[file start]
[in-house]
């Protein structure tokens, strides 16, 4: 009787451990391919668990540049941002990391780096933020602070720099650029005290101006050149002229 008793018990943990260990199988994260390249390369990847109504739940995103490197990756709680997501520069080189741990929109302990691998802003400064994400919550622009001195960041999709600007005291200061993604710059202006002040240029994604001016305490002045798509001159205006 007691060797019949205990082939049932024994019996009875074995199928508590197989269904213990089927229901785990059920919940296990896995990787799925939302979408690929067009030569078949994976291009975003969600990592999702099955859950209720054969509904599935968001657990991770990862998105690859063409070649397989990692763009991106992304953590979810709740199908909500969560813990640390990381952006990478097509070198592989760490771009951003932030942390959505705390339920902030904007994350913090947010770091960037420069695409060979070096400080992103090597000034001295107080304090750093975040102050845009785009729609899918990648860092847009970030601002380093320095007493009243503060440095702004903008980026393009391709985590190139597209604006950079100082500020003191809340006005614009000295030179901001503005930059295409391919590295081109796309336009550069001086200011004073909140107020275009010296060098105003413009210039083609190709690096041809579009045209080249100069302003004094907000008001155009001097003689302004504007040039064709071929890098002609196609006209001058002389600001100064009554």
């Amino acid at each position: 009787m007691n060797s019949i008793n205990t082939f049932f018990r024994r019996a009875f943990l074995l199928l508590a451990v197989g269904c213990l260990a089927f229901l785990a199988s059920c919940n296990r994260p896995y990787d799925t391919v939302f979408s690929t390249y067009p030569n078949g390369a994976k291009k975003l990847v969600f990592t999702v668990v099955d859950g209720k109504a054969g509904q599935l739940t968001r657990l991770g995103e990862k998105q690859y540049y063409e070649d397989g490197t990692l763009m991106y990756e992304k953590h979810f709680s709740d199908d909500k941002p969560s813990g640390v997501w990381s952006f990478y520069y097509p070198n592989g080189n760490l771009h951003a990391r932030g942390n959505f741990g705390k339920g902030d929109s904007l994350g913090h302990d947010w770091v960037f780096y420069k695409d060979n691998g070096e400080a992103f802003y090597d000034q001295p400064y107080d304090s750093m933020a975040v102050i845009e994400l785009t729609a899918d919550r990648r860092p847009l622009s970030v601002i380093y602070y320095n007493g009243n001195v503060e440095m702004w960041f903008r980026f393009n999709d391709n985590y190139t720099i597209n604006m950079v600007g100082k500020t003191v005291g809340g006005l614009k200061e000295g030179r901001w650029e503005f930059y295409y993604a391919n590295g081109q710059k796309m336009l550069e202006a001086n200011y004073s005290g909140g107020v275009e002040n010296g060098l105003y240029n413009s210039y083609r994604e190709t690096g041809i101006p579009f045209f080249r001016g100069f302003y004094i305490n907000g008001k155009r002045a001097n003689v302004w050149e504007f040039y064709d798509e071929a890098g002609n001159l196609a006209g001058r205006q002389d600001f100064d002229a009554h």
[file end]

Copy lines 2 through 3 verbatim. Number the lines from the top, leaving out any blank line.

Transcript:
């Protein structure tokens, strides 16, 4: 009787451990391919668990540049941002990391780096933020602070720099650029005290101006050149002229 008793018990943990260990199988994260390249390369990847109504739940995103490197990756709680997501520069080189741990929109302990691998802003400064994400919550622009001195960041999709600007005291200061993604710059202006002040240029994604001016305490002045798509001159205006 007691060797019949205990082939049932024994019996009875074995199928508590197989269904213990089927229901785990059920919940296990896995990787799925939302979408690929067009030569078949994976291009975003969600990592999702099955859950209720054969509904599935968001657990991770990862998105690859063409070649397989990692763009991106992304953590979810709740199908909500969560813990640390990381952006990478097509070198592989760490771009951003932030942390959505705390339920902030904007994350913090947010770091960037420069695409060979070096400080992103090597000034001295107080304090750093975040102050845009785009729609899918990648860092847009970030601002380093320095007493009243503060440095702004903008980026393009391709985590190139597209604006950079100082500020003191809340006005614009000295030179901001503005930059295409391919590295081109796309336009550069001086200011004073909140107020275009010296060098105003413009210039083609190709690096041809579009045209080249100069302003004094907000008001155009001097003689302004504007040039064709071929890098002609196609006209001058002389600001100064009554």
């Amino acid at each position: 009787m007691n060797s019949i008793n205990t082939f049932f018990r024994r019996a009875f943990l074995l199928l508590a451990v197989g269904c213990l260990a089927f229901l785990a199988s059920c919940n296990r994260p896995y990787d799925t391919v939302f979408s690929t390249y067009p030569n078949g390369a994976k291009k975003l990847v969600f990592t999702v668990v099955d859950g209720k109504a054969g509904q599935l739940t968001r657990l991770g995103e990862k998105q690859y540049y063409e070649d397989g490197t990692l763009m991106y990756e992304k953590h979810f709680s709740d199908d909500k941002p969560s813990g640390v997501w990381s952006f990478y520069y097509p070198n592989g080189n760490l771009h951003a990391r932030g942390n959505f741990g705390k339920g902030d929109s904007l994350g913090h302990d947010w770091v960037f780096y420069k695409d060979n691998g070096e400080a992103f802003y090597d000034q001295p400064y107080d304090s750093m933020a975040v102050i845009e994400l785009t729609a899918d919550r990648r860092p847009l622009s970030v601002i380093y602070y320095n007493g009243n001195v503060e440095m702004w960041f903008r980026f393009n999709d391709n985590y190139t720099i597209n604006m950079v600007g100082k500020t003191v005291g809340g006005l614009k200061e000295g030179r901001w650029e503005f930059y295409y993604a391919n590295g081109q710059k796309m336009l550069e202006a001086n200011y004073s005290g909140g107020v275009e002040n010296g060098l105003y240029n413009s210039y083609r994604e190709t690096g041809i101006p579009f045209f080249r001016g100069f302003y004094i305490n907000g008001k155009r002045a001097n003689v302004w050149e504007f040039y064709d798509e071929a890098g002609n001159l196609a006209g001058r205006q002389d600001f100064d002229a009554h």